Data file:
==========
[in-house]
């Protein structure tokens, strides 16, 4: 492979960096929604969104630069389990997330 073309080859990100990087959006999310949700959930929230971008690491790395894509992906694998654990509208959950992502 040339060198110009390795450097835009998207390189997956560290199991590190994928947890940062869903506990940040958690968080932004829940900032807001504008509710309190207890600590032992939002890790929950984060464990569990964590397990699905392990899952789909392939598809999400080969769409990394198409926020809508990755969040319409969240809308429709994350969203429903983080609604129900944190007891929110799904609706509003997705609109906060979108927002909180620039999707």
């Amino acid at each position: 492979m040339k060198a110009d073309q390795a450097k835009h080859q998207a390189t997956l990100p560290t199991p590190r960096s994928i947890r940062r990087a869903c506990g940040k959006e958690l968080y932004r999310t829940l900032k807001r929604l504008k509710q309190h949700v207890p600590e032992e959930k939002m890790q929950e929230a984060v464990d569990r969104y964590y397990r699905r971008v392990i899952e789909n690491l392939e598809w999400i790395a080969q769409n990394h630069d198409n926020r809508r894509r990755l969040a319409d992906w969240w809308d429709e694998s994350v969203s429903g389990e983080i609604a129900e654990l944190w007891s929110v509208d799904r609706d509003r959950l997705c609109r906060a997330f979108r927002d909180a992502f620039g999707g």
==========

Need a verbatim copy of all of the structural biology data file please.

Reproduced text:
[in-house]
């Protein structure tokens, strides 16, 4: 492979960096929604969104630069389990997330 073309080859990100990087959006999310949700959930929230971008690491790395894509992906694998654990509208959950992502 040339060198110009390795450097835009998207390189997956560290199991590190994928947890940062869903506990940040958690968080932004829940900032807001504008509710309190207890600590032992939002890790929950984060464990569990964590397990699905392990899952789909392939598809999400080969769409990394198409926020809508990755969040319409969240809308429709994350969203429903983080609604129900944190007891929110799904609706509003997705609109906060979108927002909180620039999707």
């Amino acid at each position: 492979m040339k060198a110009d073309q390795a450097k835009h080859q998207a390189t997956l990100p560290t199991p590190r960096s994928i947890r940062r990087a869903c506990g940040k959006e958690l968080y932004r999310t829940l900032k807001r929604l504008k509710q309190h949700v207890p600590e032992e959930k939002m890790q929950e929230a984060v464990d569990r969104y964590y397990r699905r971008v392990i899952e789909n690491l392939e598809w999400i790395a080969q769409n990394h630069d198409n926020r809508r894509r990755l969040a319409d992906w969240w809308d429709e694998s994350v969203s429903g389990e983080i609604a129900e654990l944190w007891s929110v509208d799904r609706d509003r959950l997705c609109r906060a997330f979108r927002d909180a992502f620039g999707g």